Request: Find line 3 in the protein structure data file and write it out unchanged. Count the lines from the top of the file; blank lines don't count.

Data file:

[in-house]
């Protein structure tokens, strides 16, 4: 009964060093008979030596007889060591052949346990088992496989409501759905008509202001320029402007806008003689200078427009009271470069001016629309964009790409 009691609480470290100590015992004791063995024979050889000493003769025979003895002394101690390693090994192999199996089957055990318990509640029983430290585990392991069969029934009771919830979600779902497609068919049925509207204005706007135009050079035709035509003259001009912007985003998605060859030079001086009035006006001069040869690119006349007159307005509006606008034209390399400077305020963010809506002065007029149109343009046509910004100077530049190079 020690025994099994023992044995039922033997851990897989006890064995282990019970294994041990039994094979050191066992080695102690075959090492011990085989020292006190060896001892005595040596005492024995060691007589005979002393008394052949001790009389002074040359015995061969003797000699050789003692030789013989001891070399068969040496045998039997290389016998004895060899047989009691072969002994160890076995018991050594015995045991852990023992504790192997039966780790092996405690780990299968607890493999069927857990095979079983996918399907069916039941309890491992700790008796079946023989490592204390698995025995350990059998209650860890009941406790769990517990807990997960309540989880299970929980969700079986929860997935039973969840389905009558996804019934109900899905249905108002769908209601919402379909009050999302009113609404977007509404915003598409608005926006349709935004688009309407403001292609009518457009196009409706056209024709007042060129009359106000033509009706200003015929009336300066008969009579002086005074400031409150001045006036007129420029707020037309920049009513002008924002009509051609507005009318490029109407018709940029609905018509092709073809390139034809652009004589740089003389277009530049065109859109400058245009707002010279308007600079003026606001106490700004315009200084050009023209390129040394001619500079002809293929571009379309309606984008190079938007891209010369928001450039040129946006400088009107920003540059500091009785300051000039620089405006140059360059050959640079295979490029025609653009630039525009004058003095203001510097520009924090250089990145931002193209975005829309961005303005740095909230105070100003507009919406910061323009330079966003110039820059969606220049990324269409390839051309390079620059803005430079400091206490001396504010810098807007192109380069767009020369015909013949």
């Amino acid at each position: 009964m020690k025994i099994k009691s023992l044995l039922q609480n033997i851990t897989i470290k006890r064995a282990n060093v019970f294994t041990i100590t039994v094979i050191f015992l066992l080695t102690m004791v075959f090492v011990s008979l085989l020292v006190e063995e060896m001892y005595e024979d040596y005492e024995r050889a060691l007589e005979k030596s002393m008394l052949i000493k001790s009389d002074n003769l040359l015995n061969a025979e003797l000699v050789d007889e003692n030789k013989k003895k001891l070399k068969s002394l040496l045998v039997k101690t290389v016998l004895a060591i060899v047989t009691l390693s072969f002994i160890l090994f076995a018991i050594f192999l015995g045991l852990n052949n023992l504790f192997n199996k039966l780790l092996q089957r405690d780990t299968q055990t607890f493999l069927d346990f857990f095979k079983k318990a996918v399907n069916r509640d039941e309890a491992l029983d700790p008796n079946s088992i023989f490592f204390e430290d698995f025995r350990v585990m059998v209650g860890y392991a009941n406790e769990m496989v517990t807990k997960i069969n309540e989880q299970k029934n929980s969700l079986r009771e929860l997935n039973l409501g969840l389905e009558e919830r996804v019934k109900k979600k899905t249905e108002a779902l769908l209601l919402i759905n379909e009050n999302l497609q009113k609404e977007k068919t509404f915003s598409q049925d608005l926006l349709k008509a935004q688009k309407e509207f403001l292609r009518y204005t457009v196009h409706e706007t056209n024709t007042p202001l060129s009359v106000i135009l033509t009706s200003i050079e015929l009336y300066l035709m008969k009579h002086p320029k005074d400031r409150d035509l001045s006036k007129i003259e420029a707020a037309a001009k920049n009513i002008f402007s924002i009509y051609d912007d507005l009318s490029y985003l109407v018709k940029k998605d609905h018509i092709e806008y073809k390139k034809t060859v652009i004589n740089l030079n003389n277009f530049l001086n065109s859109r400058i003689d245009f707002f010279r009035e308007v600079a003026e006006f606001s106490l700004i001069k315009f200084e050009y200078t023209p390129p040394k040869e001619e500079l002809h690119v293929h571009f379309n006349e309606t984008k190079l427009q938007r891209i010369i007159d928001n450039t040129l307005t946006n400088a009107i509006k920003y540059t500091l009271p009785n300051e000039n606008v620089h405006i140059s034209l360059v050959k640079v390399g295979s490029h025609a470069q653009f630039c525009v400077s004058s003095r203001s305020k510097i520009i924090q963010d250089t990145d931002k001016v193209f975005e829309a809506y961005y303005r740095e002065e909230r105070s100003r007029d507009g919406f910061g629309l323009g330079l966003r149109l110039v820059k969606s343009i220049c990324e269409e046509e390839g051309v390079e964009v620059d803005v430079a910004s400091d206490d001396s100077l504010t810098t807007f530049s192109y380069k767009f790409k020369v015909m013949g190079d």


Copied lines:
């Amino acid at each position: 009964m020690k025994i099994k009691s023992l044995l039922q609480n033997i851990t897989i470290k006890r064995a282990n060093v019970f294994t041990i100590t039994v094979i050191f015992l066992l080695t102690m004791v075959f090492v011990s008979l085989l020292v006190e063995e060896m001892y005595e024979d040596y005492e024995r050889a060691l007589e005979k030596s002393m008394l052949i000493k001790s009389d002074n003769l040359l015995n061969a025979e003797l000699v050789d007889e003692n030789k013989k003895k001891l070399k068969s002394l040496l045998v039997k101690t290389v016998l004895a060591i060899v047989t009691l390693s072969f002994i160890l090994f076995a018991i050594f192999l015995g045991l852990n052949n023992l504790f192997n199996k039966l780790l092996q089957r405690d780990t299968q055990t607890f493999l069927d346990f857990f095979k079983k318990a996918v399907n069916r509640d039941e309890a491992l029983d700790p008796n079946s088992i023989f490592f204390e430290d698995f025995r350990v585990m059998v209650g860890y392991a009941n406790e769990m496989v517990t807990k997960i069969n309540e989880q299970k029934n929980s969700l079986r009771e929860l997935n039973l409501g969840l389905e009558e919830r996804v019934k109900k979600k899905t249905e108002a779902l769908l209601l919402i759905n379909e009050n999302l497609q009113k609404e977007k068919t509404f915003s598409q049925d608005l926006l349709k008509a935004q688009k309407e509207f403001l292609r009518y204005t457009v196009h409706e706007t056209n024709t007042p202001l060129s009359v106000i135009l033509t009706s200003i050079e015929l009336y300066l035709m008969k009579h002086p320029k005074d400031r409150d035509l001045s006036k007129i003259e420029a707020a037309a001009k920049n009513i002008f402007s924002i009509y051609d912007d507005l009318s490029y985003l109407v018709k940029k998605d609905h018509i092709e806008y073809k390139k034809t060859v652009i004589n740089l030079n003389n277009f530049l001086n065109s859109r400058i003689d245009f707002f010279r009035e308007v600079a003026e006006f606001s106490l700004i001069k315009f200084e050009y200078t023209p390129p040394k040869e001619e500079l002809h690119v293929h571009f379309n006349e309606t984008k190079l427009q938007r891209i010369i007159d928001n450039t040129l307005t946006n400088a009107i509006k920003y540059t500091l009271p009785n300051e000039n606008v620089h405006i140059s034209l360059v050959k640079v390399g295979s490029h025609a470069q653009f630039c525009v400077s004058s003095r203001s305020k510097i520009i924090q963010d250089t990145d931002k001016v193209f975005e829309a809506y961005y303005r740095e002065e909230r105070s100003r007029d507009g919406f910061g629309l323009g330079l966003r149109l110039v820059k969606s343009i220049c990324e269409e046509e390839g051309v390079e964009v620059d803005v430079a910004s400091d206490d001396s100077l504010t810098t807007f530049s192109y380069k767009f790409k020369v015909m013949g190079d």